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1 October, 2018 00:00 00 AM
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Indonesia’s Tsunami should warn us as well

Indonesia’s Tsunami should warn us as well

The news of the earthquake triggered Tsunami on the Indonesian island of Sulawesi has shocked the world. Reportedly, 400 persons are dead with countless injured. At this moment of national emergency in Indonesia, our thoughts and prayers are with the affected. As harrowing scenes emerge of the complete destruction of the island, the medical teams are overwhelmed by people desperate for help. Rescuers are in operation, trying to salvage people who may be trapped inside crumbled buildings while search is underway to find tourists who were heading for a beach gathering just before the Tsunami struck. Indonesia is not new to such large-scale quakes which cause the sea water to rise and become a deadly force of devastation. In 2010, a quake-sparked Tsunami killed more than 400 persons in Sumatra.

Countless tourist islands of Indonesia are right on top of an earthquake zone; therefore, it’s only natural that a disaster will take place. While quakes cannot be detected for certainty, precautions about possible Tsunami can definitely minimize casualties. Since these islands are on a vulnerable spot, it would be wise to set up Tsunami refuge centres in all of them. Also, state-of-art rescue apparatus plus a trained workforce need to be deployed here. The truth is, we can be prepared for a natural calamity but cannot eradicate it. In minimising the possibilities of such disasters, the world has to seriously look at environmental degradation which is being carried out with impunity. The recent disaster in Sulawesi should also work as a warning call for Bangladesh which had experienced several tremors in the past few years. The number of minor quakes, with epicentres in Assam or deep in Myanmar, has sent shock waves, though a big-sized ripple cannot be ruled out.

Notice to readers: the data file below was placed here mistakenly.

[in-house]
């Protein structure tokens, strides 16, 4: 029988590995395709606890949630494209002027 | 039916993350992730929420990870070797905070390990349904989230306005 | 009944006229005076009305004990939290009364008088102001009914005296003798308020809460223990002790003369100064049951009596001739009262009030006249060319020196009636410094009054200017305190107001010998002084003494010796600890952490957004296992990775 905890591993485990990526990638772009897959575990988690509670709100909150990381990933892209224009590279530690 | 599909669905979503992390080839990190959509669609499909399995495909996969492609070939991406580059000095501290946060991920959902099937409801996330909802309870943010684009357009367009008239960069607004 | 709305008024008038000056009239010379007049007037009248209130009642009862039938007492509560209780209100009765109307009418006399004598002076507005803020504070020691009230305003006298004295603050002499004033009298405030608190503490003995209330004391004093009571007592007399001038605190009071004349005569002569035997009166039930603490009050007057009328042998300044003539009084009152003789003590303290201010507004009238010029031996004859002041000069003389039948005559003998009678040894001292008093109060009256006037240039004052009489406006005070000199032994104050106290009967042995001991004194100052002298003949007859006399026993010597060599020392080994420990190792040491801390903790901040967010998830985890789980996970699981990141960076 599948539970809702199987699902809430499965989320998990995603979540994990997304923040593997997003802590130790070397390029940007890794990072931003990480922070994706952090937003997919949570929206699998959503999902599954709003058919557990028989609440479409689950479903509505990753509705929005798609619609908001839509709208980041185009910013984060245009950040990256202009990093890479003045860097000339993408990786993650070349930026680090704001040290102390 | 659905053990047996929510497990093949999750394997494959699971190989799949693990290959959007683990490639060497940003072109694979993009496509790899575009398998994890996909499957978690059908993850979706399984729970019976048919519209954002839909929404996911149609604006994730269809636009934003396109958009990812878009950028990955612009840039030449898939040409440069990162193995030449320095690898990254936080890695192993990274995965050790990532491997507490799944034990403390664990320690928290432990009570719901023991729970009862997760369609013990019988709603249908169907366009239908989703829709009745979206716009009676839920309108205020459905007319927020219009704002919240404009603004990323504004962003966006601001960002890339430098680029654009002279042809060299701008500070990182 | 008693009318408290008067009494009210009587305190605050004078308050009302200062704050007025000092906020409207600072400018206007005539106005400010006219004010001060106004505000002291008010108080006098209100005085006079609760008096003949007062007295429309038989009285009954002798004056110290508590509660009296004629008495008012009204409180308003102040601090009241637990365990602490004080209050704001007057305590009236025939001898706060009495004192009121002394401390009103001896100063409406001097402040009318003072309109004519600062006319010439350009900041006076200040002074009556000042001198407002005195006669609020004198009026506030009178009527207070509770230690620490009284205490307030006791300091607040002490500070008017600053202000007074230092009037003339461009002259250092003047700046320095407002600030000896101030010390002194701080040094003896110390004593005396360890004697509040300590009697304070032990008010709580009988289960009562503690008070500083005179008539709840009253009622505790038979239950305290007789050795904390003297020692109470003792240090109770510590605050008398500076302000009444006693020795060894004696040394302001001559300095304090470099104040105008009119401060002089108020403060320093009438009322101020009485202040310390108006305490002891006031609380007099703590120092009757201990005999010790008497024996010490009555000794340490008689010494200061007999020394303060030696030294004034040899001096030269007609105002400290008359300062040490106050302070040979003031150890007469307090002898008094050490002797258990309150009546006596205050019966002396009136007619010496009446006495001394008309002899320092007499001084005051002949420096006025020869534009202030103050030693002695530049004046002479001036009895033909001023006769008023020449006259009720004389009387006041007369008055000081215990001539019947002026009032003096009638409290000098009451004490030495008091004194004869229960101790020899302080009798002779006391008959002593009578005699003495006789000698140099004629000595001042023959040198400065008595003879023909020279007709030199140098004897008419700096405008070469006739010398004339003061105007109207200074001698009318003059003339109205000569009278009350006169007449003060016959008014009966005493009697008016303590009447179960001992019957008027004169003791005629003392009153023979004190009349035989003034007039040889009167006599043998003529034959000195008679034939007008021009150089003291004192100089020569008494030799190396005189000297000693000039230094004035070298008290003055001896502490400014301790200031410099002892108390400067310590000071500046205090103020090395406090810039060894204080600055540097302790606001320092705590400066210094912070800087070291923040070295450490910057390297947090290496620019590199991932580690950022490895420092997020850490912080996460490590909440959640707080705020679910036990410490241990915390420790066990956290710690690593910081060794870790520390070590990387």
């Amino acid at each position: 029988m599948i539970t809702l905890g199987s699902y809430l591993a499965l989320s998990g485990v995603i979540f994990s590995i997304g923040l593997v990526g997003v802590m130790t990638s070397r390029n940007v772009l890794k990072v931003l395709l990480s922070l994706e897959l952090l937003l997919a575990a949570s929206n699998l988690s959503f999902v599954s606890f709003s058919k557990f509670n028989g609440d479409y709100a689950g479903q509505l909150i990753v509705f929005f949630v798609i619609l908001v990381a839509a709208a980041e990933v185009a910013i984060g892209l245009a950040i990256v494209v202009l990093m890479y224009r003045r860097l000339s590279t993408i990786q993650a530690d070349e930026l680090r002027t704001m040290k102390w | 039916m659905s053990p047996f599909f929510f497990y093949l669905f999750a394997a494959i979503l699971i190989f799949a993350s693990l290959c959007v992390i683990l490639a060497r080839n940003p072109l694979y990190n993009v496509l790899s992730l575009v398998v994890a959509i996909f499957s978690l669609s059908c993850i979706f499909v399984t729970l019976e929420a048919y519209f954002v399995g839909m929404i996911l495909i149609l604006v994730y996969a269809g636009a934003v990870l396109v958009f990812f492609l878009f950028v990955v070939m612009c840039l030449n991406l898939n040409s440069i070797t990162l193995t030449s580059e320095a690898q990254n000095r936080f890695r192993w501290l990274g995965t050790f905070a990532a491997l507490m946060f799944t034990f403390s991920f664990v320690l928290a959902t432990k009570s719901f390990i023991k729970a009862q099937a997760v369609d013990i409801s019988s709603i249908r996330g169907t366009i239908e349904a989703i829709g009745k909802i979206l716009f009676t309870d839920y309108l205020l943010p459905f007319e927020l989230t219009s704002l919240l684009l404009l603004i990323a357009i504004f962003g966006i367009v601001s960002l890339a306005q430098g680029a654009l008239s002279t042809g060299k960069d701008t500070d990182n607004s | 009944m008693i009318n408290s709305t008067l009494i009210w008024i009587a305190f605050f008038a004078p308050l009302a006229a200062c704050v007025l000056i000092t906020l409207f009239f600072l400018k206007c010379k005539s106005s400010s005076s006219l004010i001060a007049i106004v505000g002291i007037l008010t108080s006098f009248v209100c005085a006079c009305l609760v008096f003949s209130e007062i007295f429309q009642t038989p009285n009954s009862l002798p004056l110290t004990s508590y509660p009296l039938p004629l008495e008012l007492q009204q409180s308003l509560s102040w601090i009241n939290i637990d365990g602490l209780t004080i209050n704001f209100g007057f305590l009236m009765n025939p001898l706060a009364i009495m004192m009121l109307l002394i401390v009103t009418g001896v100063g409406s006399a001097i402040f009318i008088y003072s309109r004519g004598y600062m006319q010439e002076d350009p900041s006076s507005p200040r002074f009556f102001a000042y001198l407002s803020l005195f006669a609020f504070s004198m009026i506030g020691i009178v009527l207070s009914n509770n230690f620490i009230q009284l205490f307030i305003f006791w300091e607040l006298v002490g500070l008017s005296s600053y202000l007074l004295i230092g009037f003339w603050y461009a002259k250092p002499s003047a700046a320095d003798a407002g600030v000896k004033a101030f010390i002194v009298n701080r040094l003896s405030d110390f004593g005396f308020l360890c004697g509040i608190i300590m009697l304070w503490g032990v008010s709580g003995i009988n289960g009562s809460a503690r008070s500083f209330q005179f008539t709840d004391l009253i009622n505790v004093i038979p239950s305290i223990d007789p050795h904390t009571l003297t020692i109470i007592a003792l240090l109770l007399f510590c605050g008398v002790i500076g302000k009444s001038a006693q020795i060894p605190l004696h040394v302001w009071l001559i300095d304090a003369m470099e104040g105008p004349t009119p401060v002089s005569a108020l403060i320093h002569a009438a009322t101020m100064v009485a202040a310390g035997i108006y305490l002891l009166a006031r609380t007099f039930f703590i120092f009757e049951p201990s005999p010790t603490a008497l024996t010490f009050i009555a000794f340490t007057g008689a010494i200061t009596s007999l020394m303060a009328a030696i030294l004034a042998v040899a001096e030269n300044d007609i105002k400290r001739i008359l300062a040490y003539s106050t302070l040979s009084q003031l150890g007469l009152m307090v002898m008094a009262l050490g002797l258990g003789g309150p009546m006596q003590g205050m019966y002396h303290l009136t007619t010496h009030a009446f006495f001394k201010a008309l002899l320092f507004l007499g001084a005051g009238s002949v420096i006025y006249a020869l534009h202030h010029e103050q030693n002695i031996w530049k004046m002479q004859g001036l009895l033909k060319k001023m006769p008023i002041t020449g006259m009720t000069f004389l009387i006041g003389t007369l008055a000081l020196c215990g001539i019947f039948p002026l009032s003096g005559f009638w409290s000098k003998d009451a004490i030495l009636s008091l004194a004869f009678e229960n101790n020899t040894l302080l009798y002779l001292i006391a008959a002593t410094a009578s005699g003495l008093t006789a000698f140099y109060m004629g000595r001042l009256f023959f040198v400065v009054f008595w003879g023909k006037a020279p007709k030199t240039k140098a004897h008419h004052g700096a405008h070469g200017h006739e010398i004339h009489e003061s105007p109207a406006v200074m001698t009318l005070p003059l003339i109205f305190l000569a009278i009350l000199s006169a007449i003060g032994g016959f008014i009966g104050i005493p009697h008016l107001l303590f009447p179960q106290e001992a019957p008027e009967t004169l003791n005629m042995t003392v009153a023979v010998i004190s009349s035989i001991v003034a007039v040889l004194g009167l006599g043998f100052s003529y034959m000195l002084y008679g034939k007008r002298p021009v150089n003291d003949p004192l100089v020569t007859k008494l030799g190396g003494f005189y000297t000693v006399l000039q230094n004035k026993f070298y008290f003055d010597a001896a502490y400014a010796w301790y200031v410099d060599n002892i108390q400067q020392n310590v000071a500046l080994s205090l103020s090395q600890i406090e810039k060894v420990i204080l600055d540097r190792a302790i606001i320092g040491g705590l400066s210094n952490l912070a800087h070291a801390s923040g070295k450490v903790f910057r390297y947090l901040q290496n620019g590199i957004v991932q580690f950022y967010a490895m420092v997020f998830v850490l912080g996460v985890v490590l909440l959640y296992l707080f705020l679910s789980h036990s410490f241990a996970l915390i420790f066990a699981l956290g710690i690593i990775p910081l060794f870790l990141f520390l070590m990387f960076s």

So far, there has not been any tremor felt in the Bay of Bengal but it’s always better to be prepared. The beach side hotels in Cox’s Bazaar do not have any shelter areas or training on how to deal with a Tsunami like situation. Since Cox’s Bazaar aspires to become a major sea side tourist spot in South Asia, such facilities are essential. There’s no denying that the root cause of capricious nature is the mindless cutting of trees, hills and filling up of water lands. Such callous treatment of nature has to stop with strict enforcement of pro-environment legislation.

We hope that the Indonesian government will be able to restore normalcy in Sulawesi and take essential steps to mitigate the impact of further such wrath of nature.   

 

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Editor : M. Shamsur Rahman

Published by the Editor on behalf of Independent Publications Limited at Media Printers, 446/H, Tejgaon I/A, Dhaka-1215.
Editorial, News & Commercial Offices : Beximco Media Complex, 149-150 Tejgaon I/A, Dhaka-1208, Bangladesh. GPO Box No. 934, Dhaka-1000.

Editor : M. Shamsur Rahman
Published by the Editor on behalf of Independent Publications Limited at Media Printers, 446/H, Tejgaon I/A, Dhaka-1215.
Editorial, News & Commercial Offices : Beximco Media Complex, 149-150 Tejgaon I/A, Dhaka-1208, Bangladesh. GPO Box No. 934, Dhaka-1000.

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